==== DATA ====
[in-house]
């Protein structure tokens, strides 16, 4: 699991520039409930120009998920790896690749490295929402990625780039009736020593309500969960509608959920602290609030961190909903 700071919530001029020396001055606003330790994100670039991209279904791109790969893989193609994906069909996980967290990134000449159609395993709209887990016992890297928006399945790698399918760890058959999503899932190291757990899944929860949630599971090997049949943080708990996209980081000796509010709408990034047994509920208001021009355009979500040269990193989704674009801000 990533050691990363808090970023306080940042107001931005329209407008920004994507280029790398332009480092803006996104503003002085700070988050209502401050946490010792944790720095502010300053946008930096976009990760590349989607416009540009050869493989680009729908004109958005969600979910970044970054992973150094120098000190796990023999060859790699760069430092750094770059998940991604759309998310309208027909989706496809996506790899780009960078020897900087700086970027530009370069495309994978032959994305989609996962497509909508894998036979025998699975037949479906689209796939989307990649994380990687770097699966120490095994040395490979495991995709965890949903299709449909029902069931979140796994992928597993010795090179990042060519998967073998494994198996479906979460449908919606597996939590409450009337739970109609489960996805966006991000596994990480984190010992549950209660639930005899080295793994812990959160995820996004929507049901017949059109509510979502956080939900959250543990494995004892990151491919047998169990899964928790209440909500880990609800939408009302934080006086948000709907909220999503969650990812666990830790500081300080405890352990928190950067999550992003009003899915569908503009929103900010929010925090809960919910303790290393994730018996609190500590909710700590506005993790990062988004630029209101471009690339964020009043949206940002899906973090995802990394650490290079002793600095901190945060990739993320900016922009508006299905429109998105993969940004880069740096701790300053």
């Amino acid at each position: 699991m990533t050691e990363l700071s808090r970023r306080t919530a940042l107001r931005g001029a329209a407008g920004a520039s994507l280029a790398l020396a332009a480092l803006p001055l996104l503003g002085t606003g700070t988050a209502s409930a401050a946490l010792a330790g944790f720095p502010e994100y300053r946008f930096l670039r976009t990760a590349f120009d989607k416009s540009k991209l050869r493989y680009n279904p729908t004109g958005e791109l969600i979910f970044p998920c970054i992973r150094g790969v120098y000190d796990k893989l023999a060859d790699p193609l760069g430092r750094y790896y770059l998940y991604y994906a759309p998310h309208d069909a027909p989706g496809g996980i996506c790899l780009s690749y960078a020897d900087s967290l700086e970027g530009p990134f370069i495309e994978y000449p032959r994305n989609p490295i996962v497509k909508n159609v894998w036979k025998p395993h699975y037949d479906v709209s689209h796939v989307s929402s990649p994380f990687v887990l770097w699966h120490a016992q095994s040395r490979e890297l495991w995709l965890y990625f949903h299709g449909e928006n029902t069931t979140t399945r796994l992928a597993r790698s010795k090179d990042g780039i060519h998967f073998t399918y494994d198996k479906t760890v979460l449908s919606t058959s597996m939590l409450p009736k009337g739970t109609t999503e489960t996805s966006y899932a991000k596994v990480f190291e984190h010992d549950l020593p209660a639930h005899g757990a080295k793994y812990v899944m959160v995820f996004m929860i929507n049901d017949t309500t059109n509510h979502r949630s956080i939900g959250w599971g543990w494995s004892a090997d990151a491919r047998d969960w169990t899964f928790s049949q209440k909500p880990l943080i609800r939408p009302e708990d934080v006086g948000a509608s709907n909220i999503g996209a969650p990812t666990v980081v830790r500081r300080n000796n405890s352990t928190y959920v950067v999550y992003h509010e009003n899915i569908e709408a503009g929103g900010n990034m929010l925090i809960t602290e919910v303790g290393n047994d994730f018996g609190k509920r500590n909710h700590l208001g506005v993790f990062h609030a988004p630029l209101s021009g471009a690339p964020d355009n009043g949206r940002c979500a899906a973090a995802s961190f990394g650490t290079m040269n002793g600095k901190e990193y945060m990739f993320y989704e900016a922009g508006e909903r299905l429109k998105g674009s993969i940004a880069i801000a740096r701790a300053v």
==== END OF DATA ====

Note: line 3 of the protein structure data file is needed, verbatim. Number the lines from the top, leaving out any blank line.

């Amino acid at each position: 699991m990533t050691e990363l700071s808090r970023r306080t919530a940042l107001r931005g001029a329209a407008g920004a520039s994507l280029a790398l020396a332009a480092l803006p001055l996104l503003g002085t606003g700070t988050a209502s409930a401050a946490l010792a330790g944790f720095p502010e994100y300053r946008f930096l670039r976009t990760a590349f120009d989607k416009s540009k991209l050869r493989y680009n279904p729908t004109g958005e791109l969600i979910f970044p998920c970054i992973r150094g790969v120098y000190d796990k893989l023999a060859d790699p193609l760069g430092r750094y790896y770059l998940y991604y994906a759309p998310h309208d069909a027909p989706g496809g996980i996506c790899l780009s690749y960078a020897d900087s967290l700086e970027g530009p990134f370069i495309e994978y000449p032959r994305n989609p490295i996962v497509k909508n159609v894998w036979k025998p395993h699975y037949d479906v709209s689209h796939v989307s929402s990649p994380f990687v887990l770097w699966h120490a016992q095994s040395r490979e890297l495991w995709l965890y990625f949903h299709g449909e928006n029902t069931t979140t399945r796994l992928a597993r790698s010795k090179d990042g780039i060519h998967f073998t399918y494994d198996k479906t760890v979460l449908s919606t058959s597996m939590l409450p009736k009337g739970t109609t999503e489960t996805s966006y899932a991000k596994v990480f190291e984190h010992d549950l020593p209660a639930h005899g757990a080295k793994y812990v899944m959160v995820f996004m929860i929507n049901d017949t309500t059109n509510h979502r949630s956080i939900g959250w599971g543990w494995s004892a090997d990151a491919r047998d969960w169990t899964f928790s049949q209440k909500p880990l943080i609800r939408p009302e708990d934080v006086g948000a509608s709907n909220i999503g996209a969650p990812t666990v980081v830790r500081r300080n000796n405890s352990t928190y959920v950067v999550y992003h509010e009003n899915i569908e709408a503009g929103g900010n990034m929010l925090i809960t602290e919910v303790g290393n047994d994730f018996g609190k509920r500590n909710h700590l208001g506005v993790f990062h609030a988004p630029l209101s021009g471009a690339p964020d355009n009043g949206r940002c979500a899906a973090a995802s961190f990394g650490t290079m040269n002793g600095k901190e990193y945060m990739f993320y989704e900016a922009g508006e909903r299905l429109k998105g674009s993969i940004a880069i801000a740096r701790a300053v």